‘Abuse is really about control, it’s not just about hitting or that kind of thing,’ says Hackett. ‘A big way that perpetrators control their victims is through financial abuse. So something that we might see frequently is a woman who is part of a wealthy family who doesn’t necessarily have independent means because she’s being financially controlled by her partner. And that can make things really quite difficult — particularly in a divorce situation, where it’s very stressful. We know that when a woman tries to leave, that is the most dangerous time for her, as that is a time when perpetrators regularly attempt to seize greater control because they know they are losing it. That can be a real financial struggle for women who appear to be wealthy, or are part of a wealthy family.’
Nevertheless, the myth that wealthy women can afford to leave is an enduring one. Sara was fortunate enough that her job as a banker meant she could leave without risking homelessness or pennilessness. When she filed for divorce, she didn’t make any financial claim against her husband. ‘When we divorced I didn’t want any of his money so I just agreed to nothing, I didn’t want anything to do with him ever again,’ she explains.
Richard Collins, a partner at Charles Russell specialising in HNW divorce cases, says it’s not unusual for women leaving their partners to want nothing, and he sees his role as gently discouraging them: ‘Sometimes people do instruct you saying they just want to leave with nothing, but you’re dealing with people in a crisis, and your job is to point out what they are legally entitled to and to test the reason why they wish to accept less than their entitlement.’ At times women whose self-esteem has been eroded by systematic abuse don’t feel able to make a financial claim, but any settlement, however rejected at the time, may be able to offer financial freedom, or at least security, after a divorce.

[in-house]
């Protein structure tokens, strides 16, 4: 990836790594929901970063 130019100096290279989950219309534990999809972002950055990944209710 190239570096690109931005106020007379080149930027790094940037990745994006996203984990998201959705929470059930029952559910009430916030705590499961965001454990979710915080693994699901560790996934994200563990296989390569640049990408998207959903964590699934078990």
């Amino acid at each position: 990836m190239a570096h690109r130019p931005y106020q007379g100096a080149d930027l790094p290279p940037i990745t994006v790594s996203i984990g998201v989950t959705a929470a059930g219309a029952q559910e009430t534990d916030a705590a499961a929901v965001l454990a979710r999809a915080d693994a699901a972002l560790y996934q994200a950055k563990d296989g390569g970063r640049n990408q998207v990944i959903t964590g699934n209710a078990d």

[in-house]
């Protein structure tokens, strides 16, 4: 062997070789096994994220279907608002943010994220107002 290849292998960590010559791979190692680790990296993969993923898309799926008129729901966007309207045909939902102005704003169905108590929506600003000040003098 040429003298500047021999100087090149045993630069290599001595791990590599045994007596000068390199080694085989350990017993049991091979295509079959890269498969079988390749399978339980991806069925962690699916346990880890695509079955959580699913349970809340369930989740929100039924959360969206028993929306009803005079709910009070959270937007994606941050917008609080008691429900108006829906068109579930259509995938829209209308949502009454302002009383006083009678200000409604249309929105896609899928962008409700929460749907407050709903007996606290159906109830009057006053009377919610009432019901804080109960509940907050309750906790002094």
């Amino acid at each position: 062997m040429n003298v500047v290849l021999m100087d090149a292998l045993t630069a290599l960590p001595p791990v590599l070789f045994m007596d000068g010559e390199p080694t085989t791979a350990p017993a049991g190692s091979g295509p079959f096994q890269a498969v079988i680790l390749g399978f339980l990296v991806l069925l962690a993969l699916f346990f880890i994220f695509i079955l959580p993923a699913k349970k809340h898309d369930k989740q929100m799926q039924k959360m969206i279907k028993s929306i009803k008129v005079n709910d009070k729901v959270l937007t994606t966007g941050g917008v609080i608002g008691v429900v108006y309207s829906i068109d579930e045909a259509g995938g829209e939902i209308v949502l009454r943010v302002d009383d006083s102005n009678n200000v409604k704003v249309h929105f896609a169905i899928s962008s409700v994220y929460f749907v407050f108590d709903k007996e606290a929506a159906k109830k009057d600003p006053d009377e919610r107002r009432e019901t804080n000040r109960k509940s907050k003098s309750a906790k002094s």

Wealthy women may have the advantage of expensive legal representation in divorce courts, but domestic violence isn’t necessarily taken into account during proceedings unless it is so serious that it reduces earning capacity — a fairly macabre criterion. Otherwise, the extent to which abuse is reflected in final divorce outcomes can vary. ‘It’s a discretionary forum, and if the judge takes against someone then that may affect the final outcome, but if it’s a one-off incident and there’s no lasting harm then it’s not usually considered,’ Collins explains.
Whether rich or poor, however, financial considerations alone rarely explain why men or women stay in or leave abusive relationships. Did you love your husband, I ask Sara. While usually she takes a while to answer, carefully formulating a response, this time she replies instantly. ‘Completely. It’s bizarre, isn’t it?
‘I think because what you’re seeking is the nurturing and the love following [the violence]. If you’re willing to sit through that you get so much love and care and attention. You feel like a million dollars. He whisks you away and sends you flowers every day in the office. It’s almost like you take that because you know how good it is when they want to make it up to you, I suppose. It was a very different kind of love from the love I know now, it was very naïve and that was a very insecure part of life. But it’s love nonetheless.’
And perhaps this, above all, is the hardest for outsiders to comprehend. ‘It’s an interesting feature of the human psyche that some people don’t want to walk away,’ Sara says. ‘There’s always a certain amount of tolerance [to domestic violence], so I think it will always happen. People do funny things for love, right?
Sara is not the interviewee’s real name